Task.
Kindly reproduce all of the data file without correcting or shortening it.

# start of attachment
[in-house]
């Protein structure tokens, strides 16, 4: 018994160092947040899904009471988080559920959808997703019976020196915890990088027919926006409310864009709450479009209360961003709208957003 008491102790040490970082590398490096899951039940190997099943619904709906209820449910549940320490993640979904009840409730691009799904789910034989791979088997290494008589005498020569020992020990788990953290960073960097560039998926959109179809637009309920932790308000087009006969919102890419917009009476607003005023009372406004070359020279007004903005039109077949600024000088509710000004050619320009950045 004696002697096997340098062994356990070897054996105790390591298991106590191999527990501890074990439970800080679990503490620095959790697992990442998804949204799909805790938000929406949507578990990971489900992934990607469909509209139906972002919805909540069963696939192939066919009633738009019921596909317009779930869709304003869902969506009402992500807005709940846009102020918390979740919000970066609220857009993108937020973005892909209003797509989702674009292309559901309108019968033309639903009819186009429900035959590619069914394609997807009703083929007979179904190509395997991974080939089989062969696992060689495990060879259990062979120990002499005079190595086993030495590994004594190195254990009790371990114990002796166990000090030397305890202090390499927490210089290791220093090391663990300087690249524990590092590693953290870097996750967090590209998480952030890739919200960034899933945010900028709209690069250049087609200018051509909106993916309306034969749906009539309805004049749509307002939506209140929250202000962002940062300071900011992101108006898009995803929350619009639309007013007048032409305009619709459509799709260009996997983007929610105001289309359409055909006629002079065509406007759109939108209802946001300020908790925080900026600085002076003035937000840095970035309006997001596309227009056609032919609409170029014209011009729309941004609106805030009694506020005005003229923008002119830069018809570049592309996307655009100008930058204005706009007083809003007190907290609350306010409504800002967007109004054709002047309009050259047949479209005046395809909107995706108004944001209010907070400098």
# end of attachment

[in-house]
């Protein structure tokens, strides 16, 4: 018994160092947040899904009471988080559920959808997703019976020196915890990088027919926006409310864009709450479009209360961003709208957003 008491102790040490970082590398490096899951039940190997099943619904709906209820449910549940320490993640979904009840409730691009799904789910034989791979088997290494008589005498020569020992020990788990953290960073960097560039998926959109179809637009309920932790308000087009006969919102890419917009009476607003005023009372406004070359020279007004903005039109077949600024000088509710000004050619320009950045 004696002697096997340098062994356990070897054996105790390591298991106590191999527990501890074990439970800080679990503490620095959790697992990442998804949204799909805790938000929406949507578990990971489900992934990607469909509209139906972002919805909540069963696939192939066919009633738009019921596909317009779930869709304003869902969506009402992500807005709940846009102020918390979740919000970066609220857009993108937020973005892909209003797509989702674009292309559901309108019968033309639903009819186009429900035959590619069914394609997807009703083929007979179904190509395997991974080939089989062969696992060689495990060879259990062979120990002499005079190595086993030495590994004594190195254990009790371990114990002796166990000090030397305890202090390499927490210089290791220093090391663990300087690249524990590092590693953290870097996750967090590209998480952030890739919200960034899933945010900028709209690069250049087609200018051509909106993916309306034969749906009539309805004049749509307002939506209140929250202000962002940062300071900011992101108006898009995803929350619009639309007013007048032409305009619709459509799709260009996997983007929610105001289309359409055909006629002079065509406007759109939108209802946001300020908790925080900026600085002076003035937000840095970035309006997001596309227009056609032919609409170029014209011009729309941004609106805030009694506020005005003229923008002119830069018809570049592309996307655009100008930058204005706009007083809003007190907290609350306010409504800002967007109004054709002047309009050259047949479209005046395809909107995706108004944001209010907070400098």